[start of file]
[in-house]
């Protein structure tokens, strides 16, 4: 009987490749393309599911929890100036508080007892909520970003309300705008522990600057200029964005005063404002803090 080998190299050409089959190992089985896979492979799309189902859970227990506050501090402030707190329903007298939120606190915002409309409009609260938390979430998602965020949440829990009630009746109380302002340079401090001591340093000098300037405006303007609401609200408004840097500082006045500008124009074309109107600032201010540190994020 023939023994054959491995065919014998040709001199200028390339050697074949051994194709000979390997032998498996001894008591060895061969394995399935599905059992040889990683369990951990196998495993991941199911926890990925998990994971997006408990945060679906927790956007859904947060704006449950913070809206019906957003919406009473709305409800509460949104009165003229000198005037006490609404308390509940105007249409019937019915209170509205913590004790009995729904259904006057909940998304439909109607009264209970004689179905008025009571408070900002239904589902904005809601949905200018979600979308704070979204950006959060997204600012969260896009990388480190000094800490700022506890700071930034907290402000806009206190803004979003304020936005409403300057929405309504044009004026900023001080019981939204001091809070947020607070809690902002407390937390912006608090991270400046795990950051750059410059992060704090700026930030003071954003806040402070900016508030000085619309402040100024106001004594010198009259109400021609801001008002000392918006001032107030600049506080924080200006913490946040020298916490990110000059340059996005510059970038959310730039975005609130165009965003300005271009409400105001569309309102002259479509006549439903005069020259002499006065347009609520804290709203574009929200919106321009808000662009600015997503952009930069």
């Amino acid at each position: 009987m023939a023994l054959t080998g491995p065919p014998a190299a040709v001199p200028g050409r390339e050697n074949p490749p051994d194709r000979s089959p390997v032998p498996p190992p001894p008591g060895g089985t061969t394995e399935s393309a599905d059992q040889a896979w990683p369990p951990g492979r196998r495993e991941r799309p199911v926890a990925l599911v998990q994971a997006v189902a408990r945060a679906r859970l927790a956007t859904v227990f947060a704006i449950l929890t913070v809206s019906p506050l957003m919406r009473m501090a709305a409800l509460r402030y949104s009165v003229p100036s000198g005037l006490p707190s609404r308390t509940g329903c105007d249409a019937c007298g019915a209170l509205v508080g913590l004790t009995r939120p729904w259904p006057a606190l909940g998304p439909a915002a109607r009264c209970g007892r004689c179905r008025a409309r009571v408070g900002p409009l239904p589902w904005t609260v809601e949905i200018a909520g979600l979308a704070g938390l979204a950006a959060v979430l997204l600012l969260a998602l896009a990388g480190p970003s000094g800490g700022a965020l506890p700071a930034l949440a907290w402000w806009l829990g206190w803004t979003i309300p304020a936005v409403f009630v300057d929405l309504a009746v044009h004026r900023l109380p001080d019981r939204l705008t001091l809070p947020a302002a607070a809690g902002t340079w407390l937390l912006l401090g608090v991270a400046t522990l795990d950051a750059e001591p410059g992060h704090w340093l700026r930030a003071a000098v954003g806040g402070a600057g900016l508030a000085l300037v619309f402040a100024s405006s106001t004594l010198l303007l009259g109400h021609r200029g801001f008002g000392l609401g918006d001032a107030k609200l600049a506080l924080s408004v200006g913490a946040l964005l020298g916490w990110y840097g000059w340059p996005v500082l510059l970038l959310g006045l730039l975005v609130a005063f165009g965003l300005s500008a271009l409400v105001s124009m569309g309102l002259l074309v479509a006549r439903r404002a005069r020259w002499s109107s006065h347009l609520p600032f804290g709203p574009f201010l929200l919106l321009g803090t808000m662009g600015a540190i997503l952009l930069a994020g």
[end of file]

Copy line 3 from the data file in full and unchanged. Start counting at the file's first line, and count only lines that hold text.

């Amino acid at each position: 009987m023939a023994l054959t080998g491995p065919p014998a190299a040709v001199p200028g050409r390339e050697n074949p490749p051994d194709r000979s089959p390997v032998p498996p190992p001894p008591g060895g089985t061969t394995e399935s393309a599905d059992q040889a896979w990683p369990p951990g492979r196998r495993e991941r799309p199911v926890a990925l599911v998990q994971a997006v189902a408990r945060a679906r859970l927790a956007t859904v227990f947060a704006i449950l929890t913070v809206s019906p506050l957003m919406r009473m501090a709305a409800l509460r402030y949104s009165v003229p100036s000198g005037l006490p707190s609404r308390t509940g329903c105007d249409a019937c007298g019915a209170l509205v508080g913590l004790t009995r939120p729904w259904p006057a606190l909940g998304p439909a915002a109607r009264c209970g007892r004689c179905r008025a409309r009571v408070g900002p409009l239904p589902w904005t609260v809601e949905i200018a909520g979600l979308a704070g938390l979204a950006a959060v979430l997204l600012l969260a998602l896009a990388g480190p970003s000094g800490g700022a965020l506890p700071a930034l949440a907290w402000w806009l829990g206190w803004t979003i309300p304020a936005v409403f009630v300057d929405l309504a009746v044009h004026r900023l109380p001080d019981r939204l705008t001091l809070p947020a302002a607070a809690g902002t340079w407390l937390l912006l401090g608090v991270a400046t522990l795990d950051a750059e001591p410059g992060h704090w340093l700026r930030a003071a000098v954003g806040g402070a600057g900016l508030a000085l300037v619309f402040a100024s405006s106001t004594l010198l303007l009259g109400h021609r200029g801001f008002g000392l609401g918006d001032a107030k609200l600049a506080l924080s408004v200006g913490a946040l964005l020298g916490w990110y840097g000059w340059p996005v500082l510059l970038l959310g006045l730039l975005v609130a005063f165009g965003l300005s500008a271009l409400v105001s124009m569309g309102l002259l074309v479509a006549r439903r404002a005069r020259w002499s109107s006065h347009l609520p600032f804290g709203p574009f201010l929200l919106l321009g803090t808000m662009g600015a540190i997503l952009l930069a994020g």